Rolheiser refuses to trivialize our deep hunger by pretending it can be satisfied by anything or anyone in this life. Furthermore, he refuses to trivialize our incompleteness by pretending that we can find wholeness. Instead, he calls us to understand that our “hopeless aching and lack of ease is the very basis of the spiritual life. What we do with the eros inside us, be it heroic or perverse, is our spiritual life” (9). He continues:
The tragedy is that so many persons, full of riches and bursting with life, see this drive as something which is essentially irreligious, as something which sets them against the spiritual. Nothing could be further from the truth. Our erotic impulses are God’s lure in us. They are our spirit! (9)
A Theology of Brokenness
We must be willing to admit and embrace our deep hunger as an authentic expression of spirituality. We yearn for a wholeness – a completeness – that eludes us. Our very best efforts will only yield an unfinished symphony.
Our continued experience of incompleteness is evidenced by our sins, weaknesses, and failures – in a word, our brokenness. Rolheiser argues that the church needs to make every effort to be a haven for the broken. He writes of a young man who despaired of his past by proclaiming “Even God can’t unscramble an egg!”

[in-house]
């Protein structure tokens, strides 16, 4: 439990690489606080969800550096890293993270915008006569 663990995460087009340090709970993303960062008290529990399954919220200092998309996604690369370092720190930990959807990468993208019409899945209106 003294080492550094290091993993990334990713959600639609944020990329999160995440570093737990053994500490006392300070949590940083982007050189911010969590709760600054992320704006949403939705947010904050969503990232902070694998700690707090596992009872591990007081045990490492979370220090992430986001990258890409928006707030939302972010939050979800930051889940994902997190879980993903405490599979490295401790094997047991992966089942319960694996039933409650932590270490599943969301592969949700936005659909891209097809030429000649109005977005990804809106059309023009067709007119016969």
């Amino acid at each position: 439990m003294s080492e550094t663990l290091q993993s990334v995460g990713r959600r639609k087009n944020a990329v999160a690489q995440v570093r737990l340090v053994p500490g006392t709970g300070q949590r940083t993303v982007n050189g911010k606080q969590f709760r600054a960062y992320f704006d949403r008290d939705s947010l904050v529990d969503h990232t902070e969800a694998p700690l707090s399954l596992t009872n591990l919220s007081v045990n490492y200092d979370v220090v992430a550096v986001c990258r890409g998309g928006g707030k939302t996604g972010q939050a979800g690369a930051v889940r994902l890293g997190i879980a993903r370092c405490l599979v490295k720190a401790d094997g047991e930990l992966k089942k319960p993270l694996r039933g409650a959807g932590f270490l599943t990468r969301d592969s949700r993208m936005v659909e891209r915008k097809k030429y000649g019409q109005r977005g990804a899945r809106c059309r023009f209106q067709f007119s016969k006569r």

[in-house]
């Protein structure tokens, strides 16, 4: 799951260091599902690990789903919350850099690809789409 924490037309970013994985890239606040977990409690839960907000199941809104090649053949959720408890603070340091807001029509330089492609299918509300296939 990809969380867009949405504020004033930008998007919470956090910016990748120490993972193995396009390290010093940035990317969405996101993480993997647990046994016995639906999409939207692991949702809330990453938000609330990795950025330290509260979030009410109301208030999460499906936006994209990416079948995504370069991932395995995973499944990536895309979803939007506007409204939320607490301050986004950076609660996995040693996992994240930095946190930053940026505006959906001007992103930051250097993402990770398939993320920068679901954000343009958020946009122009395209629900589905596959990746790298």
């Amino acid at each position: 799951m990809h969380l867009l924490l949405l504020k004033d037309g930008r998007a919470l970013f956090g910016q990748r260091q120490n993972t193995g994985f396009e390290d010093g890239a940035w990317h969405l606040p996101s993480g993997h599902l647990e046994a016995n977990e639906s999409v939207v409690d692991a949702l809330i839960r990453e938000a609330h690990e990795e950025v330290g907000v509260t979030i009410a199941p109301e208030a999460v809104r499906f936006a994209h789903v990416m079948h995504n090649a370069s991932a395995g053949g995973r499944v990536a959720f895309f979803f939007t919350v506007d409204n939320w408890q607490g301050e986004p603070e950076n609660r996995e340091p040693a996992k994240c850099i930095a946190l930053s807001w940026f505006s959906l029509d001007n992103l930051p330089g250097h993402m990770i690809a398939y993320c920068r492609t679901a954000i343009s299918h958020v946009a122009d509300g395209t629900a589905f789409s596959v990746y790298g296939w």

What this young man was saying was that, for him, there would always be a skeleton in the closet. Ordinary life would, in its own way, limp along but he would remain forever marked by this mistake.
Today we live in a world and a church in which this kind of brokenness and attitude are becoming more the rule than the exception. For more and more people there is a major something to live beyond, some skeleton in the closet: a broken marriage, an abortion, a religious commitment that did not work out, a pregnancy outside marriage, a betrayed trust, a broken relationship, a soured affair, a serious mistake, a searing regret; sometimes with a sense of sin, sometimes without it.
Sadly for many, this comes, as it did for the young man, coupled with a hopelessness, a sense that something irrevocable has happened.